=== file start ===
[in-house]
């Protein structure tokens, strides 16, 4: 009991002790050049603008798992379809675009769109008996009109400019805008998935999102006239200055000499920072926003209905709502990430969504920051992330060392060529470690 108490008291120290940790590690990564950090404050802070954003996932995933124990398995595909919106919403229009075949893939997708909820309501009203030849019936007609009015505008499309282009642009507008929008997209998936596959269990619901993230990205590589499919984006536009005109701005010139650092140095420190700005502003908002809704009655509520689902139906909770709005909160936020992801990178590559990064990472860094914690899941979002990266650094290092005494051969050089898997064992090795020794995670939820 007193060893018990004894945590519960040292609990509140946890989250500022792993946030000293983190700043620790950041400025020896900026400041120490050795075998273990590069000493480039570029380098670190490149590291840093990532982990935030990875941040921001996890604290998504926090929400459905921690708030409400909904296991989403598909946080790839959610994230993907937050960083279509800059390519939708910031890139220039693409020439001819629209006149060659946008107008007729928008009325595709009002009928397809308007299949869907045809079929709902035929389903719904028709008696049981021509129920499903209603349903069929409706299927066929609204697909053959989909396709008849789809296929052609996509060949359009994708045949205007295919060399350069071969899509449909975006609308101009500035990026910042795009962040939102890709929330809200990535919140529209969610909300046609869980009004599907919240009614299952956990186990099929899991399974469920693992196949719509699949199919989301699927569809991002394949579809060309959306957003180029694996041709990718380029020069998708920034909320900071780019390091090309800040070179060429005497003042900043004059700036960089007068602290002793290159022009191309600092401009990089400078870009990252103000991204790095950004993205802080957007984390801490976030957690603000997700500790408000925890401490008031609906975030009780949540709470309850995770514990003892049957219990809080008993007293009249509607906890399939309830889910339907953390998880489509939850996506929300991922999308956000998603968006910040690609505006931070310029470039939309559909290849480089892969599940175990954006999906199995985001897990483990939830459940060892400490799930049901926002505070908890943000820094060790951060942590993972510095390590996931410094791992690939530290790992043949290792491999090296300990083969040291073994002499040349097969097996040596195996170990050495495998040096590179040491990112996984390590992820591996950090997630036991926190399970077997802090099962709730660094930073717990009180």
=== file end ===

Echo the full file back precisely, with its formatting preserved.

[in-house]
């Protein structure tokens, strides 16, 4: 009991002790050049603008798992379809675009769109008996009109400019805008998935999102006239200055000499920072926003209905709502990430969504920051992330060392060529470690 108490008291120290940790590690990564950090404050802070954003996932995933124990398995595909919106919403229009075949893939997708909820309501009203030849019936007609009015505008499309282009642009507008929008997209998936596959269990619901993230990205590589499919984006536009005109701005010139650092140095420190700005502003908002809704009655509520689902139906909770709005909160936020992801990178590559990064990472860094914690899941979002990266650094290092005494051969050089898997064992090795020794995670939820 007193060893018990004894945590519960040292609990509140946890989250500022792993946030000293983190700043620790950041400025020896900026400041120490050795075998273990590069000493480039570029380098670190490149590291840093990532982990935030990875941040921001996890604290998504926090929400459905921690708030409400909904296991989403598909946080790839959610994230993907937050960083279509800059390519939708910031890139220039693409020439001819629209006149060659946008107008007729928008009325595709009002009928397809308007299949869907045809079929709902035929389903719904028709008696049981021509129920499903209603349903069929409706299927066929609204697909053959989909396709008849789809296929052609996509060949359009994708045949205007295919060399350069071969899509449909975006609308101009500035990026910042795009962040939102890709929330809200990535919140529209969610909300046609869980009004599907919240009614299952956990186990099929899991399974469920693992196949719509699949199919989301699927569809991002394949579809060309959306957003180029694996041709990718380029020069998708920034909320900071780019390091090309800040070179060429005497003042900043004059700036960089007068602290002793290159022009191309600092401009990089400078870009990252103000991204790095950004993205802080957007984390801490976030957690603000997700500790408000925890401490008031609906975030009780949540709470309850995770514990003892049957219990809080008993007293009249509607906890399939309830889910339907953390998880489509939850996506929300991922999308956000998603968006910040690609505006931070310029470039939309559909290849480089892969599940175990954006999906199995985001897990483990939830459940060892400490799930049901926002505070908890943000820094060790951060942590993972510095390590996931410094791992690939530290790992043949290792491999090296300990083969040291073994002499040349097969097996040596195996170990050495495998040096590179040491990112996984390590992820591996950090997630036991926190399970077997802090099962709730660094930073717990009180």